Knightsbridge based department store, Harvey Nichols, has been busy excavating their basement. Long the home of their menswear offering, this cavernous yet claustrophobic space is, we are told, being completely made over ready for its unveiling in spring 2016.
Left - Harvey Nichols' new store in Birmingham which gives us the direction stylistically of the Knightsbridge store's new men's basement.
So, what’s new? I recently attended a presentation of theirs describing how the new spaces are going to look. Bye, bye shop-in-shops and branded concessions: long the bastion of mega-brands, physically claiming prime spots in-store to be replaced by easily changeable spaces and the mixing of brands.
I'd like to think of it as a more democratic form of shopping: allowing labels to speak to people solely on product alone without the pre-judgement of walking over to a branded section or the muscling out of smaller brands by placing them in the parts of the store these mega-brands don’t want.
The big brands won’t like this. They will sell less. There will now be an equal playing field between them and whichever new brands Harvey Nichols decide to stock. It also allows Harvey Nichols to drop brands faster, regardless of size, to keep pace with the speed of fashion and allowing new brands to bring excitement and interest into their physical store.
People are tired of seeing the same brands everywhere regardless of how expensive they are. It also allows a form of curation rather than simply a mini-mall of the same designer names which you can find the world over.
Harvey Nichols know they can’t compete with the likes of Harrods and Selfridges on menswear floor space, so, they are making theirs more flexible and less static. This is a very clever idea.
Right - More interiors from Harvey Nichols Birmingham. Let's hope London looks this good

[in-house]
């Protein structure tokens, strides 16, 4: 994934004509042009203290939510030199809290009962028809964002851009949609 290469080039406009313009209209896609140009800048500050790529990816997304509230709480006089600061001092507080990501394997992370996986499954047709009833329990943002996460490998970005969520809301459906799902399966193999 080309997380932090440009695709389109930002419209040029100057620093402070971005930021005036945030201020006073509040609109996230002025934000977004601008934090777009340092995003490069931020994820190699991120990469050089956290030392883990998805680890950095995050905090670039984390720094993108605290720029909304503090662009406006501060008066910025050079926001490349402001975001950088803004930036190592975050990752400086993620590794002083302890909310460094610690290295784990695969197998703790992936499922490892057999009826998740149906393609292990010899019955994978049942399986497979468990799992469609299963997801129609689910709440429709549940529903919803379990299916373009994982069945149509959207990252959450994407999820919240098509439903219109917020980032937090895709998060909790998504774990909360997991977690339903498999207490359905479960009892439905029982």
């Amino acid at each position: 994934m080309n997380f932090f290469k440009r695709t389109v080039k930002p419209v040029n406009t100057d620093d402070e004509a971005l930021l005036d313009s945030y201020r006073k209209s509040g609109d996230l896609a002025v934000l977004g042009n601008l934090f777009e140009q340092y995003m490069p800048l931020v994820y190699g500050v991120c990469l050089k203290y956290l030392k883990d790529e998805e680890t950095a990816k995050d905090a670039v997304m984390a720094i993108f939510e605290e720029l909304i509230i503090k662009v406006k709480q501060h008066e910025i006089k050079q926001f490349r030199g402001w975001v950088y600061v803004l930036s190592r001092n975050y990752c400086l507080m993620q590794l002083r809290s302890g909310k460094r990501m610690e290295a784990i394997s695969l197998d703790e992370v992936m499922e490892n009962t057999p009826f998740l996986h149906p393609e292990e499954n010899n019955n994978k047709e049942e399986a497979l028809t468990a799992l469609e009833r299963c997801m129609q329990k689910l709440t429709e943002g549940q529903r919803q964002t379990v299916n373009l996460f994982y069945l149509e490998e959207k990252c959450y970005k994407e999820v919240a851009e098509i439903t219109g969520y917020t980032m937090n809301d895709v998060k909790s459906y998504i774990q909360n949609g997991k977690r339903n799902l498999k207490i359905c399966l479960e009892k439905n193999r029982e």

In order to survive shops need to become destinations. They need to offer something you can’t find anywhere else: something new, fresh and inspiring. They also have to flow, both visibly and physically, and, ultimately, part time-poor people with their cash.
One of the more interesting ideas they have is putting all the same things together. So, white T-shirts, tuxedos etc., all at different price points, selected by Harvey Nichols, are together with the sales assistants explaining the differences between them all.
Fashion’s big names have long earnt their corners of the big stores, but they sell more and remain powerful because they have the best positions and are, therefore, stuck in a positive cycle which is very hard to break, making retail spaces look the same every time and everywhere. It all becomes quite predictable and menswear buyers and the retailers want something different and exciting while still retaining the spend.
Harvey Nichols is seeing this refresh as an opportunity to try something new. No doubt they’ll be some difficult discussions with brands, but I hope they hold their ground and give these ideas a chance to prove that the customer, now, buys into good product rather than brands. Menswear just got a level playing field!
Opening April 2016